5. Hi Tim,
    Thanks for this excellent summary. As I read through your post, my mind immediately wondered back to Matthew 13 where Jesus told the parable of the sower. These four kinds of people connect me to those in Jesus' story.

  6. I tend to lead towards Grace. Scripture says over and over again that God orchestrated all of creation to speak for the Creator. People who may not even know or hear of Jesus Christ still has the ability to feel through the concept of a God who exists. But even in today’s culture I come across people who live in neighborhoods where they pass church’s everyday getting home that have no concept of Jesus and what He actually did while He was on this earth. We have the responsibility to share our faith even the most basic concepts or thoughts are important because we take for granted the fact that people might never have heard the name of Jesus Christ outside a curse word or a religious joke. That is more alarming than undiscovered Indians in the new world.

  7. Someone asked me in Sunday School this morning if I thought that the only way to salvation was through Jesus Christ. I said yes. The next question was, what about those that haven't heard about Him?
    My immediate response was that this was above my pay grade:)
    Then I replied, I have to believe that because Jesus said, "I am the way, the truth, the life. No one comes to the Father except by me." I do believe the Bible. I believe Jesus is our Savior. I also believe that I am commissioned to tell others about Jesus and what He did for me/us. I wouldn't do this if I didn't believe this was true.
    This to me is where faith steps in. I can't even begin to comprehend God. But, I know Him and love Him. He is not capable of anything but love. Why would I question what He is going to do. I simply must trust and believe. God is good all the time!

  8. Calvin's comments in regard to those who have not accepted the Word (yet), did and still upsets me. To allocate one to be doomed is, judgmental and surprises me that Calvin would not see his words here as knowing someone's heart.. which is only the Lord's view. What would I say? I would say that God is God and I am not. I often use the scripture which shares that God will have mercy on whom he has mercy... My thought is that Calvin in his attempt to encourage and to be clear over-spoke in this section (as I feel he has in a few other areas). I do my best to speak of the way in which the Lord has moved in and through my life, I speak of Jesus and I speak to all who will listen. I do not try to know, to see if this or that person is a 'believer'. I just speak to all as I speak ... to all. My journey has been one of a gradual awakening to the complete providence and sovereignty of God. And so, maybe I am less needy to know 'how far along someone is on the journey'. And so I would not have gone to the extremes Calvin has to classify individuals as he has in the Institutes. I cannot see how that is helpful, there must have been a reason, some counter-argument which was ongoing for Calvin to be clear and concise in this way.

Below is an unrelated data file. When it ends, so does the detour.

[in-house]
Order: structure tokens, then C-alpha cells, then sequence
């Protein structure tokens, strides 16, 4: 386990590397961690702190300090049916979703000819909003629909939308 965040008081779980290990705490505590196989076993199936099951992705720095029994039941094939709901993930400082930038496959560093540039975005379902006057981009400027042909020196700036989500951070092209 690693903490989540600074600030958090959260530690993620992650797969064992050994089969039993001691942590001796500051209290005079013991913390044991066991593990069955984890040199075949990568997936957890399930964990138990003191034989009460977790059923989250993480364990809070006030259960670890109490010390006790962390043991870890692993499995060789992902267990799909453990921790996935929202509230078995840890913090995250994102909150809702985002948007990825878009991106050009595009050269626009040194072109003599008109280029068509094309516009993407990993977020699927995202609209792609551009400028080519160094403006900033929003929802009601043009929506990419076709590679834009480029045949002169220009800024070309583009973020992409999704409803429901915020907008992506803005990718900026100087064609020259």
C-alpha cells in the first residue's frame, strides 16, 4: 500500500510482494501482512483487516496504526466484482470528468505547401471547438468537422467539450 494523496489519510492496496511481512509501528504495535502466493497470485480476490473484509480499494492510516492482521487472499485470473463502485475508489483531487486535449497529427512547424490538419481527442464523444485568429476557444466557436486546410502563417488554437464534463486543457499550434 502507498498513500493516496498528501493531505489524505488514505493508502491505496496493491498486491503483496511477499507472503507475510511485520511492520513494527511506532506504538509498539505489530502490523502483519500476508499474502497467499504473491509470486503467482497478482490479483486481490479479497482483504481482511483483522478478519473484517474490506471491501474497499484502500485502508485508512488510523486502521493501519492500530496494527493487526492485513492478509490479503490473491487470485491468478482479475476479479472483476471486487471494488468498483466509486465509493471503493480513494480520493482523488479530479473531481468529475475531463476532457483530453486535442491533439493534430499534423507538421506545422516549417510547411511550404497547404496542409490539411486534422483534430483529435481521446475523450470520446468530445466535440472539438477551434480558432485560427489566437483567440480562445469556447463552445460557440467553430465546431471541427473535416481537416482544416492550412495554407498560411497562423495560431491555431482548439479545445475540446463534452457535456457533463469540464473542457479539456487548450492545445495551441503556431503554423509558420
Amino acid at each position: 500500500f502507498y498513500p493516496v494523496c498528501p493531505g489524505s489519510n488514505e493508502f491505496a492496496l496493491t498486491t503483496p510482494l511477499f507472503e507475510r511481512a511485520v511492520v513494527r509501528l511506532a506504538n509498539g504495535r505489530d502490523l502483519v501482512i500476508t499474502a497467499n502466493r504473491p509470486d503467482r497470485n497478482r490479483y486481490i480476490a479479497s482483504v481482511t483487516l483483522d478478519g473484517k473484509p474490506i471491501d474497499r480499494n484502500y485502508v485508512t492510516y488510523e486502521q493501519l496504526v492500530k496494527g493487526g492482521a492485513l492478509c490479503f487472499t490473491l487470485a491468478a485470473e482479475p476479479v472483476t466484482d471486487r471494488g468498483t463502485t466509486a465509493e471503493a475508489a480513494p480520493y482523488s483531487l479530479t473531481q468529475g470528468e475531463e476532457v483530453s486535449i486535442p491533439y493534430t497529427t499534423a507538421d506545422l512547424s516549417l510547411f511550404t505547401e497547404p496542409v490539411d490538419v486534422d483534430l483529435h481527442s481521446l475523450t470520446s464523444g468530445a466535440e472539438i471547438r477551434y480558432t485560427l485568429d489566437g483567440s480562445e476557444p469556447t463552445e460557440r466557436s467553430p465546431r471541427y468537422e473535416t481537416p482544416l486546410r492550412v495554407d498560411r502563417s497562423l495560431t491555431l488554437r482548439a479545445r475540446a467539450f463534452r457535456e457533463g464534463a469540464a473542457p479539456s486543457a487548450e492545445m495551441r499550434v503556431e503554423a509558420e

9. Interesting comments from everybody. I keep thinking about Calvin's clear theology of God's sovereignty and the idea that God can do anything or can save anyone God pleases. He is definitely inconsistent in his overall argument as he says in the early chapters that humanity is naturally imputed with knowledge of God but then turns to 3.14 and claims that humanity could be "endowed with no knowledge of God." He continues to explain that gave certain humans virtuous traits will be punished for their lack of true faith. I agree that this is really hard to swallow, but I keep trying to think of Calvin's audience.

    I shared before my experience with atheism. I had started to attend church and the pastor at that church was very critical of anyone who questioned as, in his view, it was not true faith and therefore reflected insincerity. I don't believe that this pastor desired to make his flock feel damned, like I felt, but rather to encourage them in their faith. I read his argument upside down. Thinking about Calvin and his desire to feed his flock, not feed doubt and skepticism, I wonder if he wrote this portion in part to encourage or at least provide an encouraging framework for reformed pastors. Faith is from God, it is in the hearts of your believers, it is the foundation of salvation and the root of virtue. We come at this with modern eyes and read it with a skepticism that Calvin would not have.

    I am reading Calvin as parallel lines. 1. An explanation of how it all works. God's sovereignty, our faith, our salvation. 2. How we as human being act day by day and process the "how it works" in our own terms.

    Therefore, Yes, we from our insignificant worldview must act in response to God. We should be doing good works, have faith in God, spread the Good news etc. This, however, is ultimately, at its core the work of God not us but we in our human limitations can't fully grasp God and therefore, we think we have choices and therefore we must respond like we do. Therefore, we must god out and spread the Good News to reach those who have not heard the word even though God has already ordained that this would happen.

    I think